I prefer to keep simchas personal

November 24, 2016 23:22

It was mid-morning on the day after my return from a 10-month gap year, and I was on the plush carpet of a bridal-wear shop, the assistant wielding a measuring tape and a worried look. In less than 12 hours, I'd gone from flip-flops and patterned trousers to high heels and a full-length evening dress. With just a few weeks until my older sister's wedding, I had to go from backpacker to bridesmaid, pronto.

Not that I minded. Having spent my childhood envying friends with regular gigs as bridesmaids and flower girls, I was delighted when, at 19, I finally landed the part.

As the third of four sisters, it was perhaps predictable that I would one day don a posh frock, emerge from a cloud of hairspray, and walk down the aisle in front of a blushing bride. As things stand, I'm now something of a veteran; I've bridesmaided twice for sisters and once for my sister-in-law. On top of that, I've planned four other hen parties and a couple of sheva brachot celebrations. In other words, I know my way around a chupah.

So when I heard about "professional bridesmaid" Jen Glantz my first thought was that she must have a lot of energy. Because being a bridesmaid is hard work.

Obviously, it's also incredibly special, especially when you're close to both bride and groom. But from hen books and hairdos to navigating last-minute crises and directing guests from shul to simcha, there's a lot to think about.

For any bridesmaid, tasks can run to capturing the Kodak moments to dealing with table-plan mess-ups and calming last-minute jitters. For the supporting cast at a Jewish do, it's all that and more; making sure the right people are present for the bedecken (and that everyone else is not) and herding the endless array of extended family, including those last seen when you were three, away from the mini-burgers to take part in the photos. Once the formalities are over, it's about being in the thick of it for the Israeli dancing, while making sure the bride is kept well hydrated.

It's not all been smooth sailing. Wedding number one took place on possibly the hottest day of that year in an old shul that, while beautifully ornate, didn't have much by way of air conditioning.

Midway through the ceremony, one of my fellow bridesmaids went pale, only to pass out entirely moments later. The rabbi took the opportunity to note that weddings "are not for the faint-hearted".

At her wedding a few years later, the bridesmaids managed to stay upright while the ketubah was read, but getting to the party was a different matter. With several of central London's roads closed off for a cycle ride, and an epic traffic jam forming, we bridesmaids and ushers ended up traipsing through the city on foot in our dresses and tuxes, greeted by waving and cheering tourists.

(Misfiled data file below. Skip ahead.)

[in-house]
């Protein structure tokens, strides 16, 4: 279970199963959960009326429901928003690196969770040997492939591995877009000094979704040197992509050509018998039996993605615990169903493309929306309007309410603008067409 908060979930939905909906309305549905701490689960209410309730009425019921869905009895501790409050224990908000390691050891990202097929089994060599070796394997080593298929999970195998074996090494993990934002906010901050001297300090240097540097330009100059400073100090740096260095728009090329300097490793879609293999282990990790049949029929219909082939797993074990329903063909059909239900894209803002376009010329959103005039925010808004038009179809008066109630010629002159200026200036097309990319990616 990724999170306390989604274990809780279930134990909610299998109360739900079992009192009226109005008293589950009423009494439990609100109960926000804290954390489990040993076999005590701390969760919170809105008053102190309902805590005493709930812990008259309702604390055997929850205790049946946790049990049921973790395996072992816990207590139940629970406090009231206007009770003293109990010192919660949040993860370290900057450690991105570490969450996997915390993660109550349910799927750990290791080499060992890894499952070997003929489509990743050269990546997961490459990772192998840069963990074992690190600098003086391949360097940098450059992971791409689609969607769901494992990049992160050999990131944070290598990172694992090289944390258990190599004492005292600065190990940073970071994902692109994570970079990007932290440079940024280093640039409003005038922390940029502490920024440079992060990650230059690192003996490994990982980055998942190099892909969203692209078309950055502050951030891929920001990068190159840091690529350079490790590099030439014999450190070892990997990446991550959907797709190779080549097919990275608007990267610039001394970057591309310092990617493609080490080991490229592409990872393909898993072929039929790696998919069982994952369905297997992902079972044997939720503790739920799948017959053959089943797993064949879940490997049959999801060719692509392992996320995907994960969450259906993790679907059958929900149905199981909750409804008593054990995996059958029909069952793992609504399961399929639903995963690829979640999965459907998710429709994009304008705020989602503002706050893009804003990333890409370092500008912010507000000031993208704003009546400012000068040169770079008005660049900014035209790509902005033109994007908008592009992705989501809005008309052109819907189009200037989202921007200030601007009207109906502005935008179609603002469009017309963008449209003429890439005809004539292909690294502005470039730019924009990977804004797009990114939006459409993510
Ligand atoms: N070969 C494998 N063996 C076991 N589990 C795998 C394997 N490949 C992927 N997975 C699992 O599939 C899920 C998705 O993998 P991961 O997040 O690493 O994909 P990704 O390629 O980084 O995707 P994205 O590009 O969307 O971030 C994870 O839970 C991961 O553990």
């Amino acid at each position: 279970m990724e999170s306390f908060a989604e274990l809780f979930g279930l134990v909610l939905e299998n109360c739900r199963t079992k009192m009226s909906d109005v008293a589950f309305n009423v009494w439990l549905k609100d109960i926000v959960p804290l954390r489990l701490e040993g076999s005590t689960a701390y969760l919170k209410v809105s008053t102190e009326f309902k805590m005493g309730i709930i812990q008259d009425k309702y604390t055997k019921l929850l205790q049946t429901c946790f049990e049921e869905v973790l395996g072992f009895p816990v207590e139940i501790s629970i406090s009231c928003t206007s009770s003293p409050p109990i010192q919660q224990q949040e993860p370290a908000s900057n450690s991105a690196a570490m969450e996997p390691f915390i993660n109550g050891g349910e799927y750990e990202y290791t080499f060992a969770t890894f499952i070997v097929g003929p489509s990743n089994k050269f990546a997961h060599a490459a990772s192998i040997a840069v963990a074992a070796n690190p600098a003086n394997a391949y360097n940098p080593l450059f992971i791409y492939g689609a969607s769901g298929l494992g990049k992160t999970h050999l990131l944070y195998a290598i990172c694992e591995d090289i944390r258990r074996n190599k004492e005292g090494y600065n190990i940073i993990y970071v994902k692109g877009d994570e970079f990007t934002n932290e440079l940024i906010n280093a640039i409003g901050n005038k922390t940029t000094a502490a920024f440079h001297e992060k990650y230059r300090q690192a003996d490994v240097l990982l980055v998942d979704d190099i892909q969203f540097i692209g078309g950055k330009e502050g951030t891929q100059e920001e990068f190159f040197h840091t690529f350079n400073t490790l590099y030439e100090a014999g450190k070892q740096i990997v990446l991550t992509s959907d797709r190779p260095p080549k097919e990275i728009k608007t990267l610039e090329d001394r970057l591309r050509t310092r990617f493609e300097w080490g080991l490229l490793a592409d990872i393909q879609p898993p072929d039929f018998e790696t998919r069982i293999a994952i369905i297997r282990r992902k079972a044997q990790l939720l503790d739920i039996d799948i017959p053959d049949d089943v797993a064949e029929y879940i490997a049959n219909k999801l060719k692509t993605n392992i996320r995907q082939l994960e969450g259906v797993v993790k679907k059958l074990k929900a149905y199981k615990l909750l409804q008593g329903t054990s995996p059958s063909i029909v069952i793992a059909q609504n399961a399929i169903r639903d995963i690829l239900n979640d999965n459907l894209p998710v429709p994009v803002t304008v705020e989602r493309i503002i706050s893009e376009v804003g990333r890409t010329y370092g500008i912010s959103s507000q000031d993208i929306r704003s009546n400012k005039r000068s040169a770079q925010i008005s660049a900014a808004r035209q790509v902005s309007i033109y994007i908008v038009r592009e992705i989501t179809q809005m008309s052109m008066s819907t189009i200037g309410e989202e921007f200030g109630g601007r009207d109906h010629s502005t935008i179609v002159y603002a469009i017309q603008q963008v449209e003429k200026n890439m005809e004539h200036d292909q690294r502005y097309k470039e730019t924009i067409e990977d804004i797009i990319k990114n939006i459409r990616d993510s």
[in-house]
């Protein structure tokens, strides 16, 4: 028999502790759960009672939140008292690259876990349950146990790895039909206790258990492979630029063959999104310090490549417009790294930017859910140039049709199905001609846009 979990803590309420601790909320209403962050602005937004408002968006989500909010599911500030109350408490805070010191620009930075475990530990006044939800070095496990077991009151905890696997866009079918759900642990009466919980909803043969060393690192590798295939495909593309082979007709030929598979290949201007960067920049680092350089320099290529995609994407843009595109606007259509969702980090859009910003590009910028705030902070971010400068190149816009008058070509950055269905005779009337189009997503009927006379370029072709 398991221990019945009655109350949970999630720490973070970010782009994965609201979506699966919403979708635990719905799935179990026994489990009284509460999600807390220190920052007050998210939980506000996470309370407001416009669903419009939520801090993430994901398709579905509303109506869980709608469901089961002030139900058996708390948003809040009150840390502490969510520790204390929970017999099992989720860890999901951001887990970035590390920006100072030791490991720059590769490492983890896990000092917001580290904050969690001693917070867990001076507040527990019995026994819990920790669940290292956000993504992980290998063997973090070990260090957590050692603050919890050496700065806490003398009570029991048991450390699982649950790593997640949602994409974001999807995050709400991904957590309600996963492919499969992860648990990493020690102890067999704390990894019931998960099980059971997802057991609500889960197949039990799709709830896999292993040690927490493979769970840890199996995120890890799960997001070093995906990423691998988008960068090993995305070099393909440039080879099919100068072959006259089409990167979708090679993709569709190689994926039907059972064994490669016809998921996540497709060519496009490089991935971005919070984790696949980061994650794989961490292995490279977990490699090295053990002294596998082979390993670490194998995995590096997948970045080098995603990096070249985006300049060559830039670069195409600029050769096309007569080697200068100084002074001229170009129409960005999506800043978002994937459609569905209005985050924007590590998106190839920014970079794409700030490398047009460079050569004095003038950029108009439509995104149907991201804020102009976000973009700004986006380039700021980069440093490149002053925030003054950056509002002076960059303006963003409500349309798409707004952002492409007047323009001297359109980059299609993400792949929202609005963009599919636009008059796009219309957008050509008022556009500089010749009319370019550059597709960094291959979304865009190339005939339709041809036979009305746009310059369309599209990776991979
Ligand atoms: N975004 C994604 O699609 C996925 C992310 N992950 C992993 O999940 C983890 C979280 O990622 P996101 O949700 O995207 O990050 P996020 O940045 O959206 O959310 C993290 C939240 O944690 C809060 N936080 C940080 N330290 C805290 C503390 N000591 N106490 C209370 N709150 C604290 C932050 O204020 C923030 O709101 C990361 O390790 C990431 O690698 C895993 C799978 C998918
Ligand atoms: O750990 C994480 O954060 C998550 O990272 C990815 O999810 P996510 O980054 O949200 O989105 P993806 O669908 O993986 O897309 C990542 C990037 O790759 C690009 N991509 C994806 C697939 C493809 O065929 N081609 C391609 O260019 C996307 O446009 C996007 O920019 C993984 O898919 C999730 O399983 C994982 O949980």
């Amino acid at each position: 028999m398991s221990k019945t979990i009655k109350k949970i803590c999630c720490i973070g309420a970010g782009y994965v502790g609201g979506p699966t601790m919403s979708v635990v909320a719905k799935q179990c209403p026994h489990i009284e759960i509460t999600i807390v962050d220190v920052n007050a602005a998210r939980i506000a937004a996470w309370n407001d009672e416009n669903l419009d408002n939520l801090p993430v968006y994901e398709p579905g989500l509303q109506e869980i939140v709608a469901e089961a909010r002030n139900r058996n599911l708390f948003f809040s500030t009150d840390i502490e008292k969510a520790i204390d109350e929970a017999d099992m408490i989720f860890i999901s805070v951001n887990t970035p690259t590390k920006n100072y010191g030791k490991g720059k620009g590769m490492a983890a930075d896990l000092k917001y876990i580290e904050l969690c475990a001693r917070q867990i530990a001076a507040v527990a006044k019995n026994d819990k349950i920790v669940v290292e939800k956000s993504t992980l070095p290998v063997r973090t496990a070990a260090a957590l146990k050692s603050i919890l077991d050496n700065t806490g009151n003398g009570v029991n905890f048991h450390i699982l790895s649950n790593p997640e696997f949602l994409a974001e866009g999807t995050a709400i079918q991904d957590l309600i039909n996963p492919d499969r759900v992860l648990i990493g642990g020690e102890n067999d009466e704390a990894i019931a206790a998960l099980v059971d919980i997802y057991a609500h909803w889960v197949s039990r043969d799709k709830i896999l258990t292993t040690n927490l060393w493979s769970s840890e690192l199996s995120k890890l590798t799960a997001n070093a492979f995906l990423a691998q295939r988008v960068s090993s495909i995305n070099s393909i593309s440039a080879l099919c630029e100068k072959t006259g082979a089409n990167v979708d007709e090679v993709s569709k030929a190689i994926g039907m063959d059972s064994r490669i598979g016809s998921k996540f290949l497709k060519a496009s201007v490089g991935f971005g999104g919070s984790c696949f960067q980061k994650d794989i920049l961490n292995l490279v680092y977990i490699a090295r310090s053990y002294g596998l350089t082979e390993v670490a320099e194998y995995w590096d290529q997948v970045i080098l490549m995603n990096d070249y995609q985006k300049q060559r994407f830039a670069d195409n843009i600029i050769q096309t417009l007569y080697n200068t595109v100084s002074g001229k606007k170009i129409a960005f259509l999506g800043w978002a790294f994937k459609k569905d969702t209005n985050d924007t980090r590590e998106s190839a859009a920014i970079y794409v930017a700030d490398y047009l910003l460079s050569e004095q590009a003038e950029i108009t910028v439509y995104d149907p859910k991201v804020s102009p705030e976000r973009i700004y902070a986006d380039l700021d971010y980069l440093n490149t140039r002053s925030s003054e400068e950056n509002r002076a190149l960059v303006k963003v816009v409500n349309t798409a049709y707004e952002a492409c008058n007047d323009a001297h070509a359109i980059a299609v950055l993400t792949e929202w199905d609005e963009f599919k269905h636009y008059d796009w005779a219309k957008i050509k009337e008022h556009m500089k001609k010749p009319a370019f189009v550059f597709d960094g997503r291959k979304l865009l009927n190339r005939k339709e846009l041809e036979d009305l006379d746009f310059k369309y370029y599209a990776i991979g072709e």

Then there was wedding number three, in Israel. Aside from the language barrier, everything went smoothly - until we tried to leave, and ended up wandering around a major road in desperate search of a ride home. It turns out it's not that easy to find a taxi on the outskirts of Tel Aviv.

So, in my time, I've organised sheva brachot that included a Halloween-themed affair for which I made tarantula cupcakes and fashioned a brownie into a haunted graveyard, and hen nights that variously entailed copious amounts of fake tan, belly dancing, and dressing one bride as a banana on Brighton beach.

Of course, for any Jewish bridesmaid, the most challenging part of the whole process is navigating those inevitable four words: Please God By You. Said in seriousness by elderly relatives, or as banter by friends, there's surely no more patronising term in all of Judaism.

My own wedding took place in the year between bridesmaiding for the second and third time, helped along by four bridesmaids and a show-stealing five-month-old page boy.

Thus, while I know being a bridesmaid is no picnic, I also know how crucial my wing women were to making our big day run smoothly (along with both sets of parents, of course). From repeatedly helping me go to the loo - tougher than you'd imagine, if you're wearing a dress as wide as you are tall - to finding the perfect wedding episode of Gossip Girl to watch the night before, and from ensuring my grandpa's kippah was firmly sellotaped onto his head to picking me up after I was dropped from a chair during the dancing, along with the wonderful speeches they gave, I couldn't have done it without them.

And I can't imagine having a perfect-stranger "professional bridesmaid" do those things. If I've learnt anything from my bridesmaiding career, it's that what really matters is having the people you care most about standing right beside the chupah. Still, it's no wonder Glantz has found a gap in the market: a good bridesmaid is worth her weight in taffeta.

November 24, 2016 23:22

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